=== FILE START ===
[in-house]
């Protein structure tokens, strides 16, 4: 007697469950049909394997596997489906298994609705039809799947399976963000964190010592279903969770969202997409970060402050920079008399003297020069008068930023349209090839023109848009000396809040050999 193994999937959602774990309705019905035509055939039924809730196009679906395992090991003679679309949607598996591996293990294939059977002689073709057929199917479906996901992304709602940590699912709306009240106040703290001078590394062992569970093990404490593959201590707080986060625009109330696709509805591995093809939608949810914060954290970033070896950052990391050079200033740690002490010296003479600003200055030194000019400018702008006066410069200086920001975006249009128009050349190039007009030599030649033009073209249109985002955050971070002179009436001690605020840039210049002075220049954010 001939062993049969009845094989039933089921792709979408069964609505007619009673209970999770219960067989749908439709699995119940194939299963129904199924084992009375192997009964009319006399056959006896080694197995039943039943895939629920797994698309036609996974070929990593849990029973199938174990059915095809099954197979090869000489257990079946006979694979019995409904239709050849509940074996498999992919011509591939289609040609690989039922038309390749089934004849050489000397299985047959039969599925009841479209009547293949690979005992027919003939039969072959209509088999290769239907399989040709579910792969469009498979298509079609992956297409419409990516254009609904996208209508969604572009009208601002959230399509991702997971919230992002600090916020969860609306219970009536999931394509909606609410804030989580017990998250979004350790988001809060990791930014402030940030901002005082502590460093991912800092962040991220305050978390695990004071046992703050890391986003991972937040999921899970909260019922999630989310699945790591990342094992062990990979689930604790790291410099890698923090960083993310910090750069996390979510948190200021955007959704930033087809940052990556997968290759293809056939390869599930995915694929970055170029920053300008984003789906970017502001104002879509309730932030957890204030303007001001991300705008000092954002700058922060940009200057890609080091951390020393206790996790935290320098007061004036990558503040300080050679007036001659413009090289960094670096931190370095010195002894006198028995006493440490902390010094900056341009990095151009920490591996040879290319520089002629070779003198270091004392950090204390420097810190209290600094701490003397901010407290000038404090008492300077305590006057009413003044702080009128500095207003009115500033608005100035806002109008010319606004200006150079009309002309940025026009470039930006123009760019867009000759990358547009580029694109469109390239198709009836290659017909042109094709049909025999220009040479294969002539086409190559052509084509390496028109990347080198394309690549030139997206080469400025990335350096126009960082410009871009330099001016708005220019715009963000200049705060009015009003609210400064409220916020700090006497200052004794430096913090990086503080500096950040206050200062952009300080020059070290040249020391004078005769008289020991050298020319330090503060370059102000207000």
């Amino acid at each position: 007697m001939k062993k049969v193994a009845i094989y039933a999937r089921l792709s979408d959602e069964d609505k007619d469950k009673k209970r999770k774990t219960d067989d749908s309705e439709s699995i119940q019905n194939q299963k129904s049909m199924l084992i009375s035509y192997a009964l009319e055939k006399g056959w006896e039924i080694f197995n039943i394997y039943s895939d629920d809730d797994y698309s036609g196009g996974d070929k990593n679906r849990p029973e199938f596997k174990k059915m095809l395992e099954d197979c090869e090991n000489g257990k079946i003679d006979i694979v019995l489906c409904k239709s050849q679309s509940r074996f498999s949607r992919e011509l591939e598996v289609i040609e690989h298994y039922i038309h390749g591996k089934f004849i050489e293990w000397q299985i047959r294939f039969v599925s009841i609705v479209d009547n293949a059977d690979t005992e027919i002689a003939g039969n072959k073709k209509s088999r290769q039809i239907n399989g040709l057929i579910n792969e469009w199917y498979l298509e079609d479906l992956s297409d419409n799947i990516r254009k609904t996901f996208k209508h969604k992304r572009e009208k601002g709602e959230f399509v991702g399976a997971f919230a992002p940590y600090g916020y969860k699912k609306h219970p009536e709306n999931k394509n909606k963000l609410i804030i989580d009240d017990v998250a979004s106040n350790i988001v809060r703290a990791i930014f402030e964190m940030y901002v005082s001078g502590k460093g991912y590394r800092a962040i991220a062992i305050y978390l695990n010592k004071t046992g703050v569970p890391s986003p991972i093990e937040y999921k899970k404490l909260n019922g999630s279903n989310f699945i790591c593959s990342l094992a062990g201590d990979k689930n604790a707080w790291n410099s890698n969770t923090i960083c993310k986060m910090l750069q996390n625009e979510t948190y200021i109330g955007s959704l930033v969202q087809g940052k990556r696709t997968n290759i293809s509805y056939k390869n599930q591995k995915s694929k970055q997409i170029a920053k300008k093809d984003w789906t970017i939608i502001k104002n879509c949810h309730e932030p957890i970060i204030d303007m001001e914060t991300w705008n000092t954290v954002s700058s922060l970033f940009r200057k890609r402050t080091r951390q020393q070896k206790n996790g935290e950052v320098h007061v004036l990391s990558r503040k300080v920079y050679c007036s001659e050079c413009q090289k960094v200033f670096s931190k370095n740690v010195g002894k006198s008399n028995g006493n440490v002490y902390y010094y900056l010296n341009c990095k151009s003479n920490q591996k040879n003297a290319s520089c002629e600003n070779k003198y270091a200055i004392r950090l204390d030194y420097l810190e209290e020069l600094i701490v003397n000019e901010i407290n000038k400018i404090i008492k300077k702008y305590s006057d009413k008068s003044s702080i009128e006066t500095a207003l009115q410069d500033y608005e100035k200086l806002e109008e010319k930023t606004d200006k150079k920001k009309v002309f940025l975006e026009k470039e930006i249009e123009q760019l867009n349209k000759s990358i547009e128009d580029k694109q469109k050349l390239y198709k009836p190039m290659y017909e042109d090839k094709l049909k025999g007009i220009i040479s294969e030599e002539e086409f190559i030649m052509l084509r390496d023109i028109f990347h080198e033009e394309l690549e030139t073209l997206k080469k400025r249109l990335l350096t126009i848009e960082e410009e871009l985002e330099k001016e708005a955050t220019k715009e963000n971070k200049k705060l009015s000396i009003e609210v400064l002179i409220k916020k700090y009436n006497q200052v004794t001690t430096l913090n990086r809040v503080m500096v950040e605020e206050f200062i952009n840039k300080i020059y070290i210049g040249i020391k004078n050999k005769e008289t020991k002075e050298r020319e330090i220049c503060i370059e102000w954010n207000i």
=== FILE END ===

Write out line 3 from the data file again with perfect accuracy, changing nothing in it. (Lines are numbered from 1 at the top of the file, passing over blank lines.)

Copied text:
């Amino acid at each position: 007697m001939k062993k049969v193994a009845i094989y039933a999937r089921l792709s979408d959602e069964d609505k007619d469950k009673k209970r999770k774990t219960d067989d749908s309705e439709s699995i119940q019905n194939q299963k129904s049909m199924l084992i009375s035509y192997a009964l009319e055939k006399g056959w006896e039924i080694f197995n039943i394997y039943s895939d629920d809730d797994y698309s036609g196009g996974d070929k990593n679906r849990p029973e199938f596997k174990k059915m095809l395992e099954d197979c090869e090991n000489g257990k079946i003679d006979i694979v019995l489906c409904k239709s050849q679309s509940r074996f498999s949607r992919e011509l591939e598996v289609i040609e690989h298994y039922i038309h390749g591996k089934f004849i050489e293990w000397q299985i047959r294939f039969v599925s009841i609705v479209d009547n293949a059977d690979t005992e027919i002689a003939g039969n072959k073709k209509s088999r290769q039809i239907n399989g040709l057929i579910n792969e469009w199917y498979l298509e079609d479906l992956s297409d419409n799947i990516r254009k609904t996901f996208k209508h969604k992304r572009e009208k601002g709602e959230f399509v991702g399976a997971f919230a992002p940590y600090g916020y969860k699912k609306h219970p009536e709306n999931k394509n909606k963000l609410i804030i989580d009240d017990v998250a979004s106040n350790i988001v809060r703290a990791i930014f402030e964190m940030y901002v005082s001078g502590k460093g991912y590394r800092a962040i991220a062992i305050y978390l695990n010592k004071t046992g703050v569970p890391s986003p991972i093990e937040y999921k899970k404490l909260n019922g999630s279903n989310f699945i790591c593959s990342l094992a062990g201590d990979k689930n604790a707080w790291n410099s890698n969770t923090i960083c993310k986060m910090l750069q996390n625009e979510t948190y200021i109330g955007s959704l930033v969202q087809g940052k990556r696709t997968n290759i293809s509805y056939k390869n599930q591995k995915s694929k970055q997409i170029a920053k300008k093809d984003w789906t970017i939608i502001k104002n879509c949810h309730e932030p957890i970060i204030d303007m001001e914060t991300w705008n000092t954290v954002s700058s922060l970033f940009r200057k890609r402050t080091r951390q020393q070896k206790n996790g935290e950052v320098h007061v004036l990391s990558r503040k300080v920079y050679c007036s001659e050079c413009q090289k960094v200033f670096s931190k370095n740690v010195g002894k006198s008399n028995g006493n440490v002490y902390y010094y900056l010296n341009c990095k151009s003479n920490q591996k040879n003297a290319s520089c002629e600003n070779k003198y270091a200055i004392r950090l204390d030194y420097l810190e209290e020069l600094i701490v003397n000019e901010i407290n000038k400018i404090i008492k300077k702008y305590s006057d009413k008068s003044s702080i009128e006066t500095a207003l009115q410069d500033y608005e100035k200086l806002e109008e010319k930023t606004d200006k150079k920001k009309v002309f940025l975006e026009k470039e930006i249009e123009q760019l867009n349209k000759s990358i547009e128009d580029k694109q469109k050349l390239y198709k009836p190039m290659y017909e042109d090839k094709l049909k025999g007009i220009i040479s294969e030599e002539e086409f190559i030649m052509l084509r390496d023109i028109f990347h080198e033009e394309l690549e030139t073209l997206k080469k400025r249109l990335l350096t126009i848009e960082e410009e871009l985002e330099k001016e708005a955050t220019k715009e963000n971070k200049k705060l009015s000396i009003e609210v400064l002179i409220k916020k700090y009436n006497q200052v004794t001690t430096l913090n990086r809040v503080m500096v950040e605020e206050f200062i952009n840039k300080i020059y070290i210049g040249i020391k004078n050999k005769e008289t020991k002075e050298r020319e330090i220049c503060i370059e102000w954010n207000i």